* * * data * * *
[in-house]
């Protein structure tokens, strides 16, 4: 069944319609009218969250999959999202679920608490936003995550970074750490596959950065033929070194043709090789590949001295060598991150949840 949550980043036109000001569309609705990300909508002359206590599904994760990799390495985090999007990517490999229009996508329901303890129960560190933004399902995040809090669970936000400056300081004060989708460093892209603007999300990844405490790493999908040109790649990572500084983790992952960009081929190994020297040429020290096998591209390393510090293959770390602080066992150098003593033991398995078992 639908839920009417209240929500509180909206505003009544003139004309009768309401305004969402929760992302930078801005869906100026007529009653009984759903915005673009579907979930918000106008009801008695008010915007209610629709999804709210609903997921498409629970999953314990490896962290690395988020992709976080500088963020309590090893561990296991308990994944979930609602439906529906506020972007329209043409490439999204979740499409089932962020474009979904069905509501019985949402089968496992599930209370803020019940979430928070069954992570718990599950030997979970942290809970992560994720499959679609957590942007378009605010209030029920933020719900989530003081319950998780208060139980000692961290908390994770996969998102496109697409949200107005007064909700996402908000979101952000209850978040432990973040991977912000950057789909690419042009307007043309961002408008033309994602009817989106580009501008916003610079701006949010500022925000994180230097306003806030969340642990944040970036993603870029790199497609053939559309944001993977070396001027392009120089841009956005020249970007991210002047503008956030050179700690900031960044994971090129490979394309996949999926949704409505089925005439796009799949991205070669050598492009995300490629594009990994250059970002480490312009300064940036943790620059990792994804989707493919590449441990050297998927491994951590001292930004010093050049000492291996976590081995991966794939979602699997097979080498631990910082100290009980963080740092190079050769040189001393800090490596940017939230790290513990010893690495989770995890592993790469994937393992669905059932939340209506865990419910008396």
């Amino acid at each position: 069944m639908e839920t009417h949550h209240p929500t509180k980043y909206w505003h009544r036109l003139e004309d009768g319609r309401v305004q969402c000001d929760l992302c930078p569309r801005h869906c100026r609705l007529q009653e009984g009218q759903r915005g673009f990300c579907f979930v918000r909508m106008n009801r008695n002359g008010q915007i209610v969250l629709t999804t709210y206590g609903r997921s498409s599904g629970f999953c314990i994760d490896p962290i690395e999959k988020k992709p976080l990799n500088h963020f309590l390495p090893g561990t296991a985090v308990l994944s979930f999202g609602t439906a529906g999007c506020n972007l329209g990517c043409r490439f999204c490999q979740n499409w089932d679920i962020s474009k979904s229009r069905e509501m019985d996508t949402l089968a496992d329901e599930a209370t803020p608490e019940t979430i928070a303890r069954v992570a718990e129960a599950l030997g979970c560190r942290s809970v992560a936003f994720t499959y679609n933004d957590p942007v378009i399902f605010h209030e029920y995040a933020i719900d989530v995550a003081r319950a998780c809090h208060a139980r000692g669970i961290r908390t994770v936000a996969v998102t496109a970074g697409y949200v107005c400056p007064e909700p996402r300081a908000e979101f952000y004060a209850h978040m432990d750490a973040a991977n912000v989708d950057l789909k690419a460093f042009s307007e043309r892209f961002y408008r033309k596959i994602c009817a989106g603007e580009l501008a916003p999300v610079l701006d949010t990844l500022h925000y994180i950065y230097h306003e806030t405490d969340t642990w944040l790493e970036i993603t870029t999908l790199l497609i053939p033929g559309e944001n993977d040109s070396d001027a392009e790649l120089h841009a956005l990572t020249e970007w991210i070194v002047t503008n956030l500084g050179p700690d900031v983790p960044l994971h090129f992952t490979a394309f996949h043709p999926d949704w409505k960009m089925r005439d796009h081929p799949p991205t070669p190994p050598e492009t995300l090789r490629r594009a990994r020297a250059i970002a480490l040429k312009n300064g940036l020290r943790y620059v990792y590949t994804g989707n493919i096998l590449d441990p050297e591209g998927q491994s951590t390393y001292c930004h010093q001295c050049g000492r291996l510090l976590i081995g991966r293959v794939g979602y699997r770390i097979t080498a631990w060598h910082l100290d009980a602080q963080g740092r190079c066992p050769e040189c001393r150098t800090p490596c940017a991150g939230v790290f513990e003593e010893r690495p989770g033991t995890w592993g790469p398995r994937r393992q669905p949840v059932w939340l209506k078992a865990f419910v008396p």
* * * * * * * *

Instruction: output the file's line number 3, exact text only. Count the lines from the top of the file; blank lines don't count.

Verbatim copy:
């Amino acid at each position: 069944m639908e839920t009417h949550h209240p929500t509180k980043y909206w505003h009544r036109l003139e004309d009768g319609r309401v305004q969402c000001d929760l992302c930078p569309r801005h869906c100026r609705l007529q009653e009984g009218q759903r915005g673009f990300c579907f979930v918000r909508m106008n009801r008695n002359g008010q915007i209610v969250l629709t999804t709210y206590g609903r997921s498409s599904g629970f999953c314990i994760d490896p962290i690395e999959k988020k992709p976080l990799n500088h963020f309590l390495p090893g561990t296991a985090v308990l994944s979930f999202g609602t439906a529906g999007c506020n972007l329209g990517c043409r490439f999204c490999q979740n499409w089932d679920i962020s474009k979904s229009r069905e509501m019985d996508t949402l089968a496992d329901e599930a209370t803020p608490e019940t979430i928070a303890r069954v992570a718990e129960a599950l030997g979970c560190r942290s809970v992560a936003f994720t499959y679609n933004d957590p942007v378009i399902f605010h209030e029920y995040a933020i719900d989530v995550a003081r319950a998780c809090h208060a139980r000692g669970i961290r908390t994770v936000a996969v998102t496109a970074g697409y949200v107005c400056p007064e909700p996402r300081a908000e979101f952000y004060a209850h978040m432990d750490a973040a991977n912000v989708d950057l789909k690419a460093f042009s307007e043309r892209f961002y408008r033309k596959i994602c009817a989106g603007e580009l501008a916003p999300v610079l701006d949010t990844l500022h925000y994180i950065y230097h306003e806030t405490d969340t642990w944040l790493e970036i993603t870029t999908l790199l497609i053939p033929g559309e944001n993977d040109s070396d001027a392009e790649l120089h841009a956005l990572t020249e970007w991210i070194v002047t503008n956030l500084g050179p700690d900031v983790p960044l994971h090129f992952t490979a394309f996949h043709p999926d949704w409505k960009m089925r005439d796009h081929p799949p991205t070669p190994p050598e492009t995300l090789r490629r594009a990994r020297a250059i970002a480490l040429k312009n300064g940036l020290r943790y620059v990792y590949t994804g989707n493919i096998l590449d441990p050297e591209g998927q491994s951590t390393y001292c930004h010093q001295c050049g000492r291996l510090l976590i081995g991966r293959v794939g979602y699997r770390i097979t080498a631990w060598h910082l100290d009980a602080q963080g740092r190079c066992p050769e040189c001393r150098t800090p490596c940017a991150g939230v790290f513990e003593e010893r690495p989770g033991t995890w592993g790469p398995r994937r393992q669905p949840v059932w939340l209506k078992a865990f419910v008396p």